Android skyrockets to the top spot.
Nokia’s share of the smartphone market has fallen by a third, while Microsoft’s has nearly halved, according to research firm Gartner.
The pair signed a deal earlier this year that has seen Nokia drops its Symbian OS in favor of Microsoft’s Windows Phone 7, but no handsets have been released yet.
According to Gartner, Nokia’s Symbian was running on 44.2 percent of all new smarpthones sold around the world in the first quarter of 2010. A year on, Symbian’s share has fallen to 27.4 percent.
Microsoft saw a related decline, sliding from a 6.8 percent market share of newly sold handsets, regardless of manufacturer, to 3.6 percent in the first quarter of this year – although the launch of its new operating system Windows Phone 7.
Windows Phone saw only modest sales that reached 1.6m units in the first quarter of 2011.
It’s not all bad news, as despite the drop in share, the universal smartphone market as a whole doubled in actual units sold.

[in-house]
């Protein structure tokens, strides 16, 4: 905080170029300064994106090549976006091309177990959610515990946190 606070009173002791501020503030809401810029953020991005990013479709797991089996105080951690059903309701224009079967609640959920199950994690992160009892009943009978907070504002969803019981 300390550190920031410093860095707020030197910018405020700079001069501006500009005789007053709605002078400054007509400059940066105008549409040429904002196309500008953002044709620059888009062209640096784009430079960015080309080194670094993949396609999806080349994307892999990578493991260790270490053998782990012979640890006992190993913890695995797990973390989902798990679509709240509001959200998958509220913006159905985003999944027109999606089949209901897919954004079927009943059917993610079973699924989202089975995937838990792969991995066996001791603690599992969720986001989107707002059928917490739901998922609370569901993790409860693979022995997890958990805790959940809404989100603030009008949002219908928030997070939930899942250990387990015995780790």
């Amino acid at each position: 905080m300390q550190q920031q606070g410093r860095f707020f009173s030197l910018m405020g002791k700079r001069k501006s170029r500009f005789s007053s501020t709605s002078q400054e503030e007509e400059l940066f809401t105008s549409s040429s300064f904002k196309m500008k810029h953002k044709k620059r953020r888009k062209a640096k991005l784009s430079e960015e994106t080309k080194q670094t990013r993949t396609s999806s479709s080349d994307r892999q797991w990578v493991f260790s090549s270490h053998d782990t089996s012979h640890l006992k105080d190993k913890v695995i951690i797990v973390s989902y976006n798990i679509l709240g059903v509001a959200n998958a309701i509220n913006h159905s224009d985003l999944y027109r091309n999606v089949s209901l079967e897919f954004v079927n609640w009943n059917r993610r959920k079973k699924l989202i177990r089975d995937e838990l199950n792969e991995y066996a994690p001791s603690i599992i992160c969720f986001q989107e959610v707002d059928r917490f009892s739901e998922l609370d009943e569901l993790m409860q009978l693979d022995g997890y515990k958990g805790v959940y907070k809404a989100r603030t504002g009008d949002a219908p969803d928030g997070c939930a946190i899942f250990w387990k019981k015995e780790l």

That means Symbian actually ended up on more new smartphones this quarter than the same time last year, with 28 million sold, while Microsoft held steady at 3.6 million globally, propped up by its older Windows Mobile OS.
“Windows Phone saw only modest sales that reached 1.6m units in the first quarter of 2011, as devices opened at the end of 2010 failed to grow in consumer preference and communications service providers continued to focus on Android,” Gartner said.
The deal between Nokia and Microsoft, which will see Windows Phone on the manufacturer’s handsets, will likely boost that OS, the analyst firm said. “In the long term, Nokia’s support will accelerate Windows Phone’s momentum,” Gartner said.
Android’s growth was notable, jumping from 9.6 percent market share last year to 36 percent of all smartphones sold in the first quarter of this year.
In the first quarter of 2010, that added up to 5.2 million smartphones; this year, that topped 36 million globally.
Meanwhile, Apple’s iOS gained 1.5 points to 16.8 percent, but that slight gain in share translated to doubling sales of the iPhone to 16 million this quarter. RIM slid seven points to 12.9 percent, selling 13 million handsets.